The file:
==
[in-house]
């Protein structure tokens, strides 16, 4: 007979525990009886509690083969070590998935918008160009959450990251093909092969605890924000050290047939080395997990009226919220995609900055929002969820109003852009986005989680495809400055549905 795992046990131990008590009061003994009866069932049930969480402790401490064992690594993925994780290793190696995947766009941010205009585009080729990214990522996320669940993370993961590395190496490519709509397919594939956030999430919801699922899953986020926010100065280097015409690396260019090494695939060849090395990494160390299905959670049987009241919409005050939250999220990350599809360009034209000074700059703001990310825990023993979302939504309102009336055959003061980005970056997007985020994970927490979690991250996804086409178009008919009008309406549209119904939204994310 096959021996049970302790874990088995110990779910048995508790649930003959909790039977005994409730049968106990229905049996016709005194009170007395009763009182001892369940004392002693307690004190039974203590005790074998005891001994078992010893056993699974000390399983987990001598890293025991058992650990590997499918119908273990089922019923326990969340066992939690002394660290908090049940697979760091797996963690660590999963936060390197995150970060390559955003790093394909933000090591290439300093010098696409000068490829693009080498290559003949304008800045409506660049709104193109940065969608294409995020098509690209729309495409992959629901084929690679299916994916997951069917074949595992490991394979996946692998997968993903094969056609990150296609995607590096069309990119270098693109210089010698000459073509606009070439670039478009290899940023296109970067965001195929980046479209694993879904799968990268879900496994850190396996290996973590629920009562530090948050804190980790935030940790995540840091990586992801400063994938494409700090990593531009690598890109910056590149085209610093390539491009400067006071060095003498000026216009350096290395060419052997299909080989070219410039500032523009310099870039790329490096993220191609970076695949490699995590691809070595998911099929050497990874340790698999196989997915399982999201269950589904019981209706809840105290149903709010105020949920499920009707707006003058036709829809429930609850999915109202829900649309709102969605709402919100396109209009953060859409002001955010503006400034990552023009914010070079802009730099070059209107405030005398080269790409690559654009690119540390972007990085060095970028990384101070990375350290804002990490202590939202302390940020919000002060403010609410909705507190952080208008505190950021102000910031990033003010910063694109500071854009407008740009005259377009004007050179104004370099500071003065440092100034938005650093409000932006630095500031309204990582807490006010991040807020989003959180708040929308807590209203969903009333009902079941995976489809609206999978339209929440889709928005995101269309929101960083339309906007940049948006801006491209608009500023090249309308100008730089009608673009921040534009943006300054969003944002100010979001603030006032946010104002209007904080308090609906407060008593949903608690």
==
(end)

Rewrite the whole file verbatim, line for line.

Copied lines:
[in-house]
């Protein structure tokens, strides 16, 4: 007979525990009886509690083969070590998935918008160009959450990251093909092969605890924000050290047939080395997990009226919220995609900055929002969820109003852009986005989680495809400055549905 795992046990131990008590009061003994009866069932049930969480402790401490064992690594993925994780290793190696995947766009941010205009585009080729990214990522996320669940993370993961590395190496490519709509397919594939956030999430919801699922899953986020926010100065280097015409690396260019090494695939060849090395990494160390299905959670049987009241919409005050939250999220990350599809360009034209000074700059703001990310825990023993979302939504309102009336055959003061980005970056997007985020994970927490979690991250996804086409178009008919009008309406549209119904939204994310 096959021996049970302790874990088995110990779910048995508790649930003959909790039977005994409730049968106990229905049996016709005194009170007395009763009182001892369940004392002693307690004190039974203590005790074998005891001994078992010893056993699974000390399983987990001598890293025991058992650990590997499918119908273990089922019923326990969340066992939690002394660290908090049940697979760091797996963690660590999963936060390197995150970060390559955003790093394909933000090591290439300093010098696409000068490829693009080498290559003949304008800045409506660049709104193109940065969608294409995020098509690209729309495409992959629901084929690679299916994916997951069917074949595992490991394979996946692998997968993903094969056609990150296609995607590096069309990119270098693109210089010698000459073509606009070439670039478009290899940023296109970067965001195929980046479209694993879904799968990268879900496994850190396996290996973590629920009562530090948050804190980790935030940790995540840091990586992801400063994938494409700090990593531009690598890109910056590149085209610093390539491009400067006071060095003498000026216009350096290395060419052997299909080989070219410039500032523009310099870039790329490096993220191609970076695949490699995590691809070595998911099929050497990874340790698999196989997915399982999201269950589904019981209706809840105290149903709010105020949920499920009707707006003058036709829809429930609850999915109202829900649309709102969605709402919100396109209009953060859409002001955010503006400034990552023009914010070079802009730099070059209107405030005398080269790409690559654009690119540390972007990085060095970028990384101070990375350290804002990490202590939202302390940020919000002060403010609410909705507190952080208008505190950021102000910031990033003010910063694109500071854009407008740009005259377009004007050179104004370099500071003065440092100034938005650093409000932006630095500031309204990582807490006010991040807020989003959180708040929308807590209203969903009333009902079941995976489809609206999978339209929440889709928005995101269309929101960083339309906007940049948006801006491209608009500023090249309308100008730089009608673009921040534009943006300054969003944002100010979001603030006032946010104002209007904080308090609906407060008593949903608690």